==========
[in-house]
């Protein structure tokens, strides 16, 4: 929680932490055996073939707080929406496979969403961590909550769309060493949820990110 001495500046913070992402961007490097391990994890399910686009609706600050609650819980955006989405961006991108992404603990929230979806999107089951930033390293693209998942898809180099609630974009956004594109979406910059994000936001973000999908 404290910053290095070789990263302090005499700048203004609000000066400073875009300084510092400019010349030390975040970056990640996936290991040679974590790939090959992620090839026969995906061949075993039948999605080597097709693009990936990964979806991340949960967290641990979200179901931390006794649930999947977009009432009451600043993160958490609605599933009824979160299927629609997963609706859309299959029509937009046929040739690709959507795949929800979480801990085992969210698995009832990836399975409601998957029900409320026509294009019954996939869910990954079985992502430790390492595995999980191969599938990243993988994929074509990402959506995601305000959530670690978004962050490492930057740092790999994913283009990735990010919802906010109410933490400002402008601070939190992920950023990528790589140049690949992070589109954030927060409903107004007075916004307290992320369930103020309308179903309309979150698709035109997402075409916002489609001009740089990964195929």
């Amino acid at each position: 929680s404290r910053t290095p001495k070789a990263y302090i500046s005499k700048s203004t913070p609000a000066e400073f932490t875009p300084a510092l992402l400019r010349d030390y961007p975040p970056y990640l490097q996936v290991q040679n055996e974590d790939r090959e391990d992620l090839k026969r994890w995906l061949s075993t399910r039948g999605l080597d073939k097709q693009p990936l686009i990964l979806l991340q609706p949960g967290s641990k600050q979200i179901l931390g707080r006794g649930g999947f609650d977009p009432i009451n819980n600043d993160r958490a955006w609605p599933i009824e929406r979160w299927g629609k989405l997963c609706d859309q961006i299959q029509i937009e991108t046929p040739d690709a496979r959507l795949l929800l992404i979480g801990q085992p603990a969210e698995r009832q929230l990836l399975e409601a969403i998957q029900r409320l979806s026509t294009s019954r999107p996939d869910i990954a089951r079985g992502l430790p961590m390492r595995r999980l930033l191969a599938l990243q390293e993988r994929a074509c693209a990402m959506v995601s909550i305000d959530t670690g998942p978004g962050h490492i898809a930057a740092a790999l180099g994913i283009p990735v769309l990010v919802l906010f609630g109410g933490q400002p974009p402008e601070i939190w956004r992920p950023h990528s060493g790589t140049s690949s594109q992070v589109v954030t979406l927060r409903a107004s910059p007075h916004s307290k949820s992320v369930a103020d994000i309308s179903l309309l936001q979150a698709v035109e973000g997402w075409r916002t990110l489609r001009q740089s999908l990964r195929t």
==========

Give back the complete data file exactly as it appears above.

[in-house]
């Protein structure tokens, strides 16, 4: 929680932490055996073939707080929406496979969403961590909550769309060493949820990110 001495500046913070992402961007490097391990994890399910686009609706600050609650819980955006989405961006991108992404603990929230979806999107089951930033390293693209998942898809180099609630974009956004594109979406910059994000936001973000999908 404290910053290095070789990263302090005499700048203004609000000066400073875009300084510092400019010349030390975040970056990640996936290991040679974590790939090959992620090839026969995906061949075993039948999605080597097709693009990936990964979806991340949960967290641990979200179901931390006794649930999947977009009432009451600043993160958490609605599933009824979160299927629609997963609706859309299959029509937009046929040739690709959507795949929800979480801990085992969210698995009832990836399975409601998957029900409320026509294009019954996939869910990954079985992502430790390492595995999980191969599938990243993988994929074509990402959506995601305000959530670690978004962050490492930057740092790999994913283009990735990010919802906010109410933490400002402008601070939190992920950023990528790589140049690949992070589109954030927060409903107004007075916004307290992320369930103020309308179903309309979150698709035109997402075409916002489609001009740089990964195929």
């Amino acid at each position: 929680s404290r910053t290095p001495k070789a990263y302090i500046s005499k700048s203004t913070p609000a000066e400073f932490t875009p300084a510092l992402l400019r010349d030390y961007p975040p970056y990640l490097q996936v290991q040679n055996e974590d790939r090959e391990d992620l090839k026969r994890w995906l061949s075993t399910r039948g999605l080597d073939k097709q693009p990936l686009i990964l979806l991340q609706p949960g967290s641990k600050q979200i179901l931390g707080r006794g649930g999947f609650d977009p009432i009451n819980n600043d993160r958490a955006w609605p599933i009824e929406r979160w299927g629609k989405l997963c609706d859309q961006i299959q029509i937009e991108t046929p040739d690709a496979r959507l795949l929800l992404i979480g801990q085992p603990a969210e698995r009832q929230l990836l399975e409601a969403i998957q029900r409320l979806s026509t294009s019954r999107p996939d869910i990954a089951r079985g992502l430790p961590m390492r595995r999980l930033l191969a599938l990243q390293e993988r994929a074509c693209a990402m959506v995601s909550i305000d959530t670690g998942p978004g962050h490492i898809a930057a740092a790999l180099g994913i283009p990735v769309l990010v919802l906010f609630g109410g933490q400002p974009p402008e601070i939190w956004r992920p950023h990528s060493g790589t140049s690949s594109q992070v589109v954030t979406l927060r409903a107004s910059p007075h916004s307290k949820s992320v369930a103020d994000i309308s179903l309309l936001q979150a698709v035109e973000g997402w075409r916002t990110l489609r001009q740089s999908l990964r195929t």